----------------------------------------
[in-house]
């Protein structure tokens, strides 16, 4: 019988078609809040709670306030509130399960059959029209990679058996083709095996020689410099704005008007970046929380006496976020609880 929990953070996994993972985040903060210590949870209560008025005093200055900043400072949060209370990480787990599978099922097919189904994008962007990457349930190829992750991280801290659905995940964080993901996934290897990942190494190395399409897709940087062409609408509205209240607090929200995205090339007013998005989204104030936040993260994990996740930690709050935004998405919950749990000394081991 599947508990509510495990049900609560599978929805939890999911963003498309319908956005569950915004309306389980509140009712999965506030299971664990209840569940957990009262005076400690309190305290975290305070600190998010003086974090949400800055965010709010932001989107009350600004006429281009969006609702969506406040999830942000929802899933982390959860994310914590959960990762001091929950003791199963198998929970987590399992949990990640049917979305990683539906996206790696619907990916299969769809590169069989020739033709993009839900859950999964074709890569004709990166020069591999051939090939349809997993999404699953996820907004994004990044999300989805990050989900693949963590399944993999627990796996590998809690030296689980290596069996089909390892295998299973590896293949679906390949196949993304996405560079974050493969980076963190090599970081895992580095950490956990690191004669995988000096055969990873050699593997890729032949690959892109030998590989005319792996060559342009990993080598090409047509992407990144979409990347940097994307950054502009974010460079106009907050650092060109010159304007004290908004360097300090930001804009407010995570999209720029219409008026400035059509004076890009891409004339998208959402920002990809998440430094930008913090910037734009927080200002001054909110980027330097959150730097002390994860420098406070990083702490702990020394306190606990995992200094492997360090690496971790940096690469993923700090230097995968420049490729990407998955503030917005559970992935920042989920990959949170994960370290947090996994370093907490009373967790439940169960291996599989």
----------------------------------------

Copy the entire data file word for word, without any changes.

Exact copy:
[in-house]
């Protein structure tokens, strides 16, 4: 019988078609809040709670306030509130399960059959029209990679058996083709095996020689410099704005008007970046929380006496976020609880 929990953070996994993972985040903060210590949870209560008025005093200055900043400072949060209370990480787990599978099922097919189904994008962007990457349930190829992750991280801290659905995940964080993901996934290897990942190494190395399409897709940087062409609408509205209240607090929200995205090339007013998005989204104030936040993260994990996740930690709050935004998405919950749990000394081991 599947508990509510495990049900609560599978929805939890999911963003498309319908956005569950915004309306389980509140009712999965506030299971664990209840569940957990009262005076400690309190305290975290305070600190998010003086974090949400800055965010709010932001989107009350600004006429281009969006609702969506406040999830942000929802899933982390959860994310914590959960990762001091929950003791199963198998929970987590399992949990990640049917979305990683539906996206790696619907990916299969769809590169069989020739033709993009839900859950999964074709890569004709990166020069591999051939090939349809997993999404699953996820907004994004990044999300989805990050989900693949963590399944993999627990796996590998809690030296689980290596069996089909390892295998299973590896293949679906390949196949993304996405560079974050493969980076963190090599970081895992580095950490956990690191004669995988000096055969990873050699593997890729032949690959892109030998590989005319792996060559342009990993080598090409047509992407990144979409990347940097994307950054502009974010460079106009907050650092060109010159304007004290908004360097300090930001804009407010995570999209720029219409008026400035059509004076890009891409004339998208959402920002990809998440430094930008913090910037734009927080200002001054909110980027330097959150730097002390994860420098406070990083702490702990020394306190606990995992200094492997360090690496971790940096690469993923700090230097995968420049490729990407998955503030917005559970992935920042989920990959949170994960370290947090996994370093907490009373967790439940169960291996599989």